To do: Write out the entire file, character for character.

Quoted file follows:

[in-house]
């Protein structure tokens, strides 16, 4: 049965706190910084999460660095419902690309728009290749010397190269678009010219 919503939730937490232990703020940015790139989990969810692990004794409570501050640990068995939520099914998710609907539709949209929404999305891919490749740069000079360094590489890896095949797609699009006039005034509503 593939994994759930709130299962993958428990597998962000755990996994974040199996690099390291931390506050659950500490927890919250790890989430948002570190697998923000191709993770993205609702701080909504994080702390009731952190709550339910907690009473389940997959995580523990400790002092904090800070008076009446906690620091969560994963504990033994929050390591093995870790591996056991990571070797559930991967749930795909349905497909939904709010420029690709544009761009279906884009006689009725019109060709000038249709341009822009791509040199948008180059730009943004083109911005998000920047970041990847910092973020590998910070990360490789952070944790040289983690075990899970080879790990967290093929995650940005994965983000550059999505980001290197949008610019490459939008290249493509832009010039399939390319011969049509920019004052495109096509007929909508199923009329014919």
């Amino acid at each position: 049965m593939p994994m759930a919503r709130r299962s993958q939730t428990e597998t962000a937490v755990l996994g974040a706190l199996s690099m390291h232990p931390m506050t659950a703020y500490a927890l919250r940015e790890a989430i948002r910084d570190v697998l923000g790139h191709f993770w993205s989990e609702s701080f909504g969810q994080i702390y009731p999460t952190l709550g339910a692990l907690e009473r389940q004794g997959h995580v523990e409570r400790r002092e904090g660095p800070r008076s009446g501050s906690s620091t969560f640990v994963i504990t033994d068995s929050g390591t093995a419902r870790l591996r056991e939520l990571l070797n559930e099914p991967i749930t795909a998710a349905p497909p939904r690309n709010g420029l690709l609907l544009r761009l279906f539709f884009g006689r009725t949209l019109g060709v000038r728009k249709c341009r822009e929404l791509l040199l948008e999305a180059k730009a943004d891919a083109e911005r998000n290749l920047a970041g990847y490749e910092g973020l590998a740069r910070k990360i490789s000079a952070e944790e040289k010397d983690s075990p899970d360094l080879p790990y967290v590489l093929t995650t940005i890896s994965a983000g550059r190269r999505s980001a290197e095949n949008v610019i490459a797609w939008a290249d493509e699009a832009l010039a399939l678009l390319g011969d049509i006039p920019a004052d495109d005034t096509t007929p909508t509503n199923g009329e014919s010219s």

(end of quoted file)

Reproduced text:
[in-house]
């Protein structure tokens, strides 16, 4: 049965706190910084999460660095419902690309728009290749010397190269678009010219 919503939730937490232990703020940015790139989990969810692990004794409570501050640990068995939520099914998710609907539709949209929404999305891919490749740069000079360094590489890896095949797609699009006039005034509503 593939994994759930709130299962993958428990597998962000755990996994974040199996690099390291931390506050659950500490927890919250790890989430948002570190697998923000191709993770993205609702701080909504994080702390009731952190709550339910907690009473389940997959995580523990400790002092904090800070008076009446906690620091969560994963504990033994929050390591093995870790591996056991990571070797559930991967749930795909349905497909939904709010420029690709544009761009279906884009006689009725019109060709000038249709341009822009791509040199948008180059730009943004083109911005998000920047970041990847910092973020590998910070990360490789952070944790040289983690075990899970080879790990967290093929995650940005994965983000550059999505980001290197949008610019490459939008290249493509832009010039399939390319011969049509920019004052495109096509007929909508199923009329014919």
């Amino acid at each position: 049965m593939p994994m759930a919503r709130r299962s993958q939730t428990e597998t962000a937490v755990l996994g974040a706190l199996s690099m390291h232990p931390m506050t659950a703020y500490a927890l919250r940015e790890a989430i948002r910084d570190v697998l923000g790139h191709f993770w993205s989990e609702s701080f909504g969810q994080i702390y009731p999460t952190l709550g339910a692990l907690e009473r389940q004794g997959h995580v523990e409570r400790r002092e904090g660095p800070r008076s009446g501050s906690s620091t969560f640990v994963i504990t033994d068995s929050g390591t093995a419902r870790l591996r056991e939520l990571l070797n559930e099914p991967i749930t795909a998710a349905p497909p939904r690309n709010g420029l690709l609907l544009r761009l279906f539709f884009g006689r009725t949209l019109g060709v000038r728009k249709c341009r822009e929404l791509l040199l948008e999305a180059k730009a943004d891919a083109e911005r998000n290749l920047a970041g990847y490749e910092g973020l590998a740069r910070k990360i490789s000079a952070e944790e040289k010397d983690s075990p899970d360094l080879p790990y967290v590489l093929t995650t940005i890896s994965a983000g550059r190269r999505s980001a290197e095949n949008v610019i490459a797609w939008a290249d493509e699009a832009l010039a399939l678009l390319g011969d049509i006039p920019a004052d495109d005034t096509t007929p909508t509503n199923g009329e014919s010219s």